The US Army is downplaying the significance of the leak of a military manual detailing the day-to-day operations of the controversial terrorist detention facility at Guantanamo Bay. The 238-page manual, Camp Delta Standard Operating Procedures, gives an unprecedented insight into the working of a facility where the US has imprisoned hundreds of suspected terrorists since 2002.
Anonymous sources posted the document to new site Wikileaks.org, which aims to provide a forum for whistleblowers to anonymously post information. The site, which aims to be a clearing house for such disclosures, uses Wikipedia-like techniques in order to provide a forum for authenticating such documents. Given the not-infrequent criticism of Wikipedia itself as a source of wholly reliable information, the approach might be questionable; but indications are the gitmo documents are genuine.
The documents leaked date from March 2003 and are designated as "For Official Use Only". Although the information was not secret, it was not supposed to be exposed to public scrutiny either. The Pentagon has been resisting a Freedom of Information Act request from the American Civil Liberties Union concerning the manual and related documents since October 2003.
Red Cross access concerns
Details covered in the manual include a layout of the camp, detailed instructions on how to process new detainees, guidelines on how to psychologically manipulate prisoners, and rules for dealing with hunger strikes. One section explains how the military codifies prisoners according to what level of access representatives of the Red Cross are permitted to have, Wired reports. Other talk is of using dogs to intimidate prisoners.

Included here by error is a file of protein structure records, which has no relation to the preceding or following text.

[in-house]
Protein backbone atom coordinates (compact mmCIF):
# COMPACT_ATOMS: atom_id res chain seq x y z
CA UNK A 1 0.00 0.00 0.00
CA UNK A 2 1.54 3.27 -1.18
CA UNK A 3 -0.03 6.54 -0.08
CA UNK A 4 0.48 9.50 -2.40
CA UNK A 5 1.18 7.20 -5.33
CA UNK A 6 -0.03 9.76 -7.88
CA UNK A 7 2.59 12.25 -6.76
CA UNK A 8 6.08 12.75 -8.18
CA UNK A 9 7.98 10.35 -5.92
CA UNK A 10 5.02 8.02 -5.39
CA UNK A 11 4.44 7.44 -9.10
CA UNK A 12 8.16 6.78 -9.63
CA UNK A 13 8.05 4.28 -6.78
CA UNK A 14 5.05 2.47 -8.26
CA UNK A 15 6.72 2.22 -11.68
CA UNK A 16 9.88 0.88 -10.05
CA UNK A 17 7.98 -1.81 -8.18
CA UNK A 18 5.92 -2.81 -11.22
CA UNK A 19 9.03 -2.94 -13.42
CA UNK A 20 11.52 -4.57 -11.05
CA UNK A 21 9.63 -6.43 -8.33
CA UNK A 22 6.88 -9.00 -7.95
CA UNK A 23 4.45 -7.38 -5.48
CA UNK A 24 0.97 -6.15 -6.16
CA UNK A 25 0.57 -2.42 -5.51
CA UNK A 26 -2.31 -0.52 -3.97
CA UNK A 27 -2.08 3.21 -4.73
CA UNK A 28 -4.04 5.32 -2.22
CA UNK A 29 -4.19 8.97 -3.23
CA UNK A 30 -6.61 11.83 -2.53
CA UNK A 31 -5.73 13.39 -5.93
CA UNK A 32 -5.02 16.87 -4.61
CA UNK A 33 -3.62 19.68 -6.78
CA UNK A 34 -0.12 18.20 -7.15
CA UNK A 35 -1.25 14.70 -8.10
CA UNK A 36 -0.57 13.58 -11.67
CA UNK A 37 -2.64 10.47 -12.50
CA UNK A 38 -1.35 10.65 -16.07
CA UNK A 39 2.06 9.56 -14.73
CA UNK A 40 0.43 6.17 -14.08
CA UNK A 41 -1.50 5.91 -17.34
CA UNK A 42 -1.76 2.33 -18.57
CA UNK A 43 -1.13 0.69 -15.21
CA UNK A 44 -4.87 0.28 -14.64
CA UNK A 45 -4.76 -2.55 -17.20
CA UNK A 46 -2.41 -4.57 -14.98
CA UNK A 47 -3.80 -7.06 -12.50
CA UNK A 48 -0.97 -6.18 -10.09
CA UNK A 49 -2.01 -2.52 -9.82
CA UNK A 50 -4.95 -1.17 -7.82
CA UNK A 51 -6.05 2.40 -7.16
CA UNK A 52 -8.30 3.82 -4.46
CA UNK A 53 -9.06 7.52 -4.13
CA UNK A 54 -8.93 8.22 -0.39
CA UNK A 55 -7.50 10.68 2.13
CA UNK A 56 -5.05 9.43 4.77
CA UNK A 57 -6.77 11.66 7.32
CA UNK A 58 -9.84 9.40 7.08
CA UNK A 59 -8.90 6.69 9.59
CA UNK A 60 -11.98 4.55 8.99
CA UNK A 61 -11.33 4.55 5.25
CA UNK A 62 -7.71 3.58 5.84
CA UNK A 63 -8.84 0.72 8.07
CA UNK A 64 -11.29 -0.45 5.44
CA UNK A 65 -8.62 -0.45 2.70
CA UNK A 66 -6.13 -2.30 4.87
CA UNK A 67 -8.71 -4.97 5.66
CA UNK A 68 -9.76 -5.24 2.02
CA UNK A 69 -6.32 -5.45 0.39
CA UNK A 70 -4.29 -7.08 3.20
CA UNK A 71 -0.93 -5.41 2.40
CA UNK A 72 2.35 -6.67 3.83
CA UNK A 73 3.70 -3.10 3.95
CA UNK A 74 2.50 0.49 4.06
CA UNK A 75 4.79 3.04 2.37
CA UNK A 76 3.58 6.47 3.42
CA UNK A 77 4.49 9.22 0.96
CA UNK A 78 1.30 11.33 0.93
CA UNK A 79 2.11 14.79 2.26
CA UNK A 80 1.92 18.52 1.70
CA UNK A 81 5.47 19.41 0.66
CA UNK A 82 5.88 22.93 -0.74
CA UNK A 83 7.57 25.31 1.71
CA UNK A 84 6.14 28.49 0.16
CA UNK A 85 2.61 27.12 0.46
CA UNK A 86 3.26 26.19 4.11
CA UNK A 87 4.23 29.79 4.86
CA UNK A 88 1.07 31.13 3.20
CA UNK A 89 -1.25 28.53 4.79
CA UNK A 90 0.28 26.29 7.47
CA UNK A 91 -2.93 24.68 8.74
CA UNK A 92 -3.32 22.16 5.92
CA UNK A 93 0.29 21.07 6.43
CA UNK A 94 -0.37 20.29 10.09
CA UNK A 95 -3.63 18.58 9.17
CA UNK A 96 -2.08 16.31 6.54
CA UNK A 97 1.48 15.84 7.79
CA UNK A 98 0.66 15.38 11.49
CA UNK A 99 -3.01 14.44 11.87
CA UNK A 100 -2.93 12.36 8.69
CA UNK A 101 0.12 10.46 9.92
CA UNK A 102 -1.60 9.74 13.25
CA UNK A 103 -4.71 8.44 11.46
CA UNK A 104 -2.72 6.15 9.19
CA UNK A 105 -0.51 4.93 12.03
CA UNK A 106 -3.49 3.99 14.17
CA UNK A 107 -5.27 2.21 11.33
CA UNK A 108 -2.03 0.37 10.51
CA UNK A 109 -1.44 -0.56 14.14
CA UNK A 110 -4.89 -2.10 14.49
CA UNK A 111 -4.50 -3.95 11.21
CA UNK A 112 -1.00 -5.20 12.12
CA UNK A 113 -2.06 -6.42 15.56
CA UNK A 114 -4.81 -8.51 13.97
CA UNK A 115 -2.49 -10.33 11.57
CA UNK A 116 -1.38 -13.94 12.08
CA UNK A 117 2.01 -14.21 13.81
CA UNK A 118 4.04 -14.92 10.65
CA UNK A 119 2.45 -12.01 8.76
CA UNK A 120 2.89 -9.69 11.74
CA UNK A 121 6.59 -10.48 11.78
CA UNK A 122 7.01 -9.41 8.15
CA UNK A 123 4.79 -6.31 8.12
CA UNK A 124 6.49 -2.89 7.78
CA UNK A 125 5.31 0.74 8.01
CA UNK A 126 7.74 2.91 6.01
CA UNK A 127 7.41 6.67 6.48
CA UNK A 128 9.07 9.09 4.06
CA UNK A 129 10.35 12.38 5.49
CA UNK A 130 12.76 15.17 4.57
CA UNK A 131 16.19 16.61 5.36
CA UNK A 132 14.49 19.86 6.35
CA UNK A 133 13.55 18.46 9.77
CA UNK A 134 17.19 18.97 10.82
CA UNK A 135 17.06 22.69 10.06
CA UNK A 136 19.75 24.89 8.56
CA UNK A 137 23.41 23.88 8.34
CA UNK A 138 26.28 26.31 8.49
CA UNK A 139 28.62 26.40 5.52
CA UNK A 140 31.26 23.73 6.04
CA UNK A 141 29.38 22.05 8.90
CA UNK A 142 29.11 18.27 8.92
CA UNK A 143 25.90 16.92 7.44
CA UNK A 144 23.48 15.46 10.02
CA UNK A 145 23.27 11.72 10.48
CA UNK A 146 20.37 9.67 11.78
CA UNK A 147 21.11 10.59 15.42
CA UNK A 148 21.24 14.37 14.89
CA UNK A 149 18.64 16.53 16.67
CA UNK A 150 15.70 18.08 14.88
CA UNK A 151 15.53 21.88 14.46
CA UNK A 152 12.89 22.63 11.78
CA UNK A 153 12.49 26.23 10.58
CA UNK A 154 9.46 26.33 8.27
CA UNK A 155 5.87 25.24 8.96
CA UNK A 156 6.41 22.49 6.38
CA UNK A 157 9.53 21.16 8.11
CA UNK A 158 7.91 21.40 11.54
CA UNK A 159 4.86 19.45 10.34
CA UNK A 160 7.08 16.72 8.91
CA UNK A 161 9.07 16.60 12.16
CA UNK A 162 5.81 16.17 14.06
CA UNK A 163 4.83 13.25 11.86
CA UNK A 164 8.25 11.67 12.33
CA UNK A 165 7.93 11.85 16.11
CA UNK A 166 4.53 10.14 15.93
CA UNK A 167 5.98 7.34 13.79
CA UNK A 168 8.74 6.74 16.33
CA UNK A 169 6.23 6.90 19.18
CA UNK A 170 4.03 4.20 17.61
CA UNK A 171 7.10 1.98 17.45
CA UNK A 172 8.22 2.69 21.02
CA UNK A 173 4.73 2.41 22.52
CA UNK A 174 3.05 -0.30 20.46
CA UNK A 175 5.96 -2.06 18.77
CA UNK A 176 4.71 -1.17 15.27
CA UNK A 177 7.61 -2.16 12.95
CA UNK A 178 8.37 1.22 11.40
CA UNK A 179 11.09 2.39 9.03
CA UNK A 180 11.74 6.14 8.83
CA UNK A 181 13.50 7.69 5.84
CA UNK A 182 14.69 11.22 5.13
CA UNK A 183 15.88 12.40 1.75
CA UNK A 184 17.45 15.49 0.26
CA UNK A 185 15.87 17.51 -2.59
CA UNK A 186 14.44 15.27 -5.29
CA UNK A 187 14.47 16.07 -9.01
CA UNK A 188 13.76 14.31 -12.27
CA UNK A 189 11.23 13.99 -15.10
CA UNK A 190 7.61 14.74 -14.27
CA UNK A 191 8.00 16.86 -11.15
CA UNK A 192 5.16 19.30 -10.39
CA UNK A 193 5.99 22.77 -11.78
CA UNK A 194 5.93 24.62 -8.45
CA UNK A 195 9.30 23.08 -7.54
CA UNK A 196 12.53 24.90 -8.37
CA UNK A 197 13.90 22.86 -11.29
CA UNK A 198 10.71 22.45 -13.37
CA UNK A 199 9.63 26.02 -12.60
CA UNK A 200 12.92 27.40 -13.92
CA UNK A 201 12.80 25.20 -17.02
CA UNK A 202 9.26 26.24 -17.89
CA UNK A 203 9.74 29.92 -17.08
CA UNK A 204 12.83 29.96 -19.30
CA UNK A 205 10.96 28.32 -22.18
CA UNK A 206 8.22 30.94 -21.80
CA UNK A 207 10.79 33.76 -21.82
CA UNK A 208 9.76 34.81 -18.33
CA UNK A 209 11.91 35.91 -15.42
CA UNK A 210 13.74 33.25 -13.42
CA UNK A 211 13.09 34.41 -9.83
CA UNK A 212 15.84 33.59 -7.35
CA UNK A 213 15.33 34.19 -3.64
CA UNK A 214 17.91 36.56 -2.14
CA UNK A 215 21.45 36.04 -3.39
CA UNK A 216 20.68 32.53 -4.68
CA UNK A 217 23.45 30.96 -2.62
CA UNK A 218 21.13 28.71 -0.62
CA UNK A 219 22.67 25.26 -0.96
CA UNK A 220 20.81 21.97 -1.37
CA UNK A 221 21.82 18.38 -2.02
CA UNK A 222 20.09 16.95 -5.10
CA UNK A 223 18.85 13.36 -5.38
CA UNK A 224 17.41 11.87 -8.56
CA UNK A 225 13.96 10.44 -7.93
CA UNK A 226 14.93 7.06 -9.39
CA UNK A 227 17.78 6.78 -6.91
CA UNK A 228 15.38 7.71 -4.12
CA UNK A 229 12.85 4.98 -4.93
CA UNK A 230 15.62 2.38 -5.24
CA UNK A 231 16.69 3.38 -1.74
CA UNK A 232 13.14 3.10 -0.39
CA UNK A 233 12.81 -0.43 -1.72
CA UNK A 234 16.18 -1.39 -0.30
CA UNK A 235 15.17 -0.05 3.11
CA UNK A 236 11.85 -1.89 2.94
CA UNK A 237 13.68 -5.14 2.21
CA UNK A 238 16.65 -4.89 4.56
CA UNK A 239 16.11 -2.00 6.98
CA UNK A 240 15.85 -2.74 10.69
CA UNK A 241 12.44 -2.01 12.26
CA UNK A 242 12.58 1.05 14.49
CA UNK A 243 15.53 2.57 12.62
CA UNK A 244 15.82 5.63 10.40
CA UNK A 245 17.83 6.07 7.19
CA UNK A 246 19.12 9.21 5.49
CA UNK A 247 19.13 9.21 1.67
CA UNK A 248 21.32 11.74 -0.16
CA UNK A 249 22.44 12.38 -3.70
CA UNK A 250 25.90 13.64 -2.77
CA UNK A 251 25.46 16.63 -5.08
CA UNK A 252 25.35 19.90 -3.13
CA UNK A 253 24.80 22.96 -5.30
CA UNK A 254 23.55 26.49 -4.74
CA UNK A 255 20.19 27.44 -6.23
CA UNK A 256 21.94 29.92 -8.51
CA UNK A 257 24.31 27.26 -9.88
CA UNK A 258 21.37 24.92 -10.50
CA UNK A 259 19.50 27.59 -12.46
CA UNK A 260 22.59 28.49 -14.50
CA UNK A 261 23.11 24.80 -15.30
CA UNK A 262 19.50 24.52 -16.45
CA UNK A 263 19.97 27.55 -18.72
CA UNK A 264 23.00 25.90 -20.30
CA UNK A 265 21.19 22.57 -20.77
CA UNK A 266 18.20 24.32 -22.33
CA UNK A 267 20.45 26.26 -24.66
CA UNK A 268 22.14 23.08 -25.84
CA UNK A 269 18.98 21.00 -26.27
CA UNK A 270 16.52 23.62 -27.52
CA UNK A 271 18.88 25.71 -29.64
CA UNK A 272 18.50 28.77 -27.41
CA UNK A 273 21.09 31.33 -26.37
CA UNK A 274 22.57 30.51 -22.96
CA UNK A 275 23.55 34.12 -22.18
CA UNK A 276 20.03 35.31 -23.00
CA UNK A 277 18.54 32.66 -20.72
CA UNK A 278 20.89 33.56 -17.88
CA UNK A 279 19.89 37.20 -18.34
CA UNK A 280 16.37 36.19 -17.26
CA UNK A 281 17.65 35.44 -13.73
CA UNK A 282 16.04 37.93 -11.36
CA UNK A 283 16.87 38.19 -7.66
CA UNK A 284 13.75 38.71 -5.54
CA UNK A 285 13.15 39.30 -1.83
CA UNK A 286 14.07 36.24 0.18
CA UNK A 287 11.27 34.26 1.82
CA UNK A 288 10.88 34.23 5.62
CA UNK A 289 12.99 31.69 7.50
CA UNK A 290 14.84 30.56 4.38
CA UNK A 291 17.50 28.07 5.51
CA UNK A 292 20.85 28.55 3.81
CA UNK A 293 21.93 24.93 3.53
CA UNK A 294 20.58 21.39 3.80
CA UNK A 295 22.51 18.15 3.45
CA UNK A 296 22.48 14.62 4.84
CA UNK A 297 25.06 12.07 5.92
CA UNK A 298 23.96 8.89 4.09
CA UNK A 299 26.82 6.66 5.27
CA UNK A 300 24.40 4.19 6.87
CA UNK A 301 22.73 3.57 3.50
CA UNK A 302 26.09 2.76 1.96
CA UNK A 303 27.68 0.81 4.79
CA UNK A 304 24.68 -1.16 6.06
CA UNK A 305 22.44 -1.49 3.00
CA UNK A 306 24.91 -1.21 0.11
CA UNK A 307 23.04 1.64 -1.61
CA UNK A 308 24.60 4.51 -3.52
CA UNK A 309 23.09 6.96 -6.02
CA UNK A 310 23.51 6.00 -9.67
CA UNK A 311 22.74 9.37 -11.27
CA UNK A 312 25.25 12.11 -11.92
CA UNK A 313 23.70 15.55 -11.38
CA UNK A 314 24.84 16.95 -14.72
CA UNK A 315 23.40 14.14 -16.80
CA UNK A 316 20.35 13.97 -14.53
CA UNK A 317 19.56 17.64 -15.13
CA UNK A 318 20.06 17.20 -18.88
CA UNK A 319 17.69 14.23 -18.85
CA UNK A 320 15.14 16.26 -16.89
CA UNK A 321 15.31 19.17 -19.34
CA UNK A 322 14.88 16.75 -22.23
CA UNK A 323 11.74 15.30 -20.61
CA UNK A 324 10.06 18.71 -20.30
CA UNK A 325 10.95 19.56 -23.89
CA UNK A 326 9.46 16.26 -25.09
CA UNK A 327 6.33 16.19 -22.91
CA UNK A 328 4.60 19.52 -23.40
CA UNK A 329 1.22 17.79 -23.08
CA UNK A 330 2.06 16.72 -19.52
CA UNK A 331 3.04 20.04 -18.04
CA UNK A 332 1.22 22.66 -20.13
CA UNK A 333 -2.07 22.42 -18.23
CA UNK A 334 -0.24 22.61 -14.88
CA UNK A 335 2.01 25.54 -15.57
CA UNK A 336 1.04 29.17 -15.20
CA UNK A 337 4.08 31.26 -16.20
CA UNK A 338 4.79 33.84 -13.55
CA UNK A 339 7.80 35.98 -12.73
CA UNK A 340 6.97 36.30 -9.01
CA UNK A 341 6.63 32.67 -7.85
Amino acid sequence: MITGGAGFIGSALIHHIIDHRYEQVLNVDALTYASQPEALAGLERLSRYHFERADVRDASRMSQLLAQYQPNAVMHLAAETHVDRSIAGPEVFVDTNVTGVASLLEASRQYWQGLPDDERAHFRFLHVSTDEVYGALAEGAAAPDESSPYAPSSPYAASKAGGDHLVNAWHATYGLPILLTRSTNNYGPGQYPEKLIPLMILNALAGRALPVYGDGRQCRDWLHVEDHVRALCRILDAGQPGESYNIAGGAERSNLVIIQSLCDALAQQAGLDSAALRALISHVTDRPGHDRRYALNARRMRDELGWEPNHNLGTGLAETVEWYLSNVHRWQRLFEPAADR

Army Lt. Col. Ed Bush, a Guantanamo spokesman, told AP that many changes in operating procedure had been made since the manual was printed. "It had been designated 'For Official Use Only' and for many reasons, to include the safety and security of US service members, was not intended for mass distribution," he said.
The manual is being reviewed by lawyers for detainees and human rights groups such as the aforementioned American Civil Liberties Union. The US holds approximately 340 men at Guantanamo as suspected "enemy combatants" in the War on Terror or on suspicion of terrorism. There are plans to try 80 before military tribunals, the BBC adds. ®